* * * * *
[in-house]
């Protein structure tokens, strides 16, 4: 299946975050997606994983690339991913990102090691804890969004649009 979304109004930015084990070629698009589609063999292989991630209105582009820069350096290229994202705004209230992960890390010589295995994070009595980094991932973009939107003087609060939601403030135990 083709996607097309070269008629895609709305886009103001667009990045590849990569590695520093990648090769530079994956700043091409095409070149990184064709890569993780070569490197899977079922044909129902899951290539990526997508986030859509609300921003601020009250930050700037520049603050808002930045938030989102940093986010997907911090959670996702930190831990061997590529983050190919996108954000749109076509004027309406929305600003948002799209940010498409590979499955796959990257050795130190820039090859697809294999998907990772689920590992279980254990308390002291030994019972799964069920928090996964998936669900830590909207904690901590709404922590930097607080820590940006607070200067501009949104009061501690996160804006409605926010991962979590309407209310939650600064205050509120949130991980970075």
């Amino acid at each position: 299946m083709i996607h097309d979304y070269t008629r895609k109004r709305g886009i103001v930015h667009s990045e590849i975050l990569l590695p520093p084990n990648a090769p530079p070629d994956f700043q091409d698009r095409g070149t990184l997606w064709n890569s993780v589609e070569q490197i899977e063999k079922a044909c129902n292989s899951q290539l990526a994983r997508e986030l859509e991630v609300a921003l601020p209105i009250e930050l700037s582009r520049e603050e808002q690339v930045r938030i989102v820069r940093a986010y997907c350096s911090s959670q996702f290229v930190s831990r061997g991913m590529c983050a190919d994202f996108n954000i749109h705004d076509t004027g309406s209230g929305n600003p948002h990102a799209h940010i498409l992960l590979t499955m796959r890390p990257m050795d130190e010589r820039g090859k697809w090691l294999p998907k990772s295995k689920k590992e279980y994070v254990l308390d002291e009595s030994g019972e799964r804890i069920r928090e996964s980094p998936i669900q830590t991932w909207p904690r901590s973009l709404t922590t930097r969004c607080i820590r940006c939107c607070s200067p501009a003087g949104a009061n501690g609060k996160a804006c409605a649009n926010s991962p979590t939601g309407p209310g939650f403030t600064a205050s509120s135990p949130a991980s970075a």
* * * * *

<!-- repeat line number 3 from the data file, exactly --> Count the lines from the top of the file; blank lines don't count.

């Amino acid at each position: 299946m083709i996607h097309d979304y070269t008629r895609k109004r709305g886009i103001v930015h667009s990045e590849i975050l990569l590695p520093p084990n990648a090769p530079p070629d994956f700043q091409d698009r095409g070149t990184l997606w064709n890569s993780v589609e070569q490197i899977e063999k079922a044909c129902n292989s899951q290539l990526a994983r997508e986030l859509e991630v609300a921003l601020p209105i009250e930050l700037s582009r520049e603050e808002q690339v930045r938030i989102v820069r940093a986010y997907c350096s911090s959670q996702f290229v930190s831990r061997g991913m590529c983050a190919d994202f996108n954000i749109h705004d076509t004027g309406s209230g929305n600003p948002h990102a799209h940010i498409l992960l590979t499955m796959r890390p990257m050795d130190e010589r820039g090859k697809w090691l294999p998907k990772s295995k689920k590992e279980y994070v254990l308390d002291e009595s030994g019972e799964r804890i069920r928090e996964s980094p998936i669900q830590t991932w909207p904690r901590s973009l709404t922590t930097r969004c607080i820590r940006c939107c607070s200067p501009a003087g949104a009061n501690g609060k996160a804006c409605a649009n926010s991962p979590t939601g309407p209310g939650f403030t600064a205050s509120s135990p949130a991980s970075a």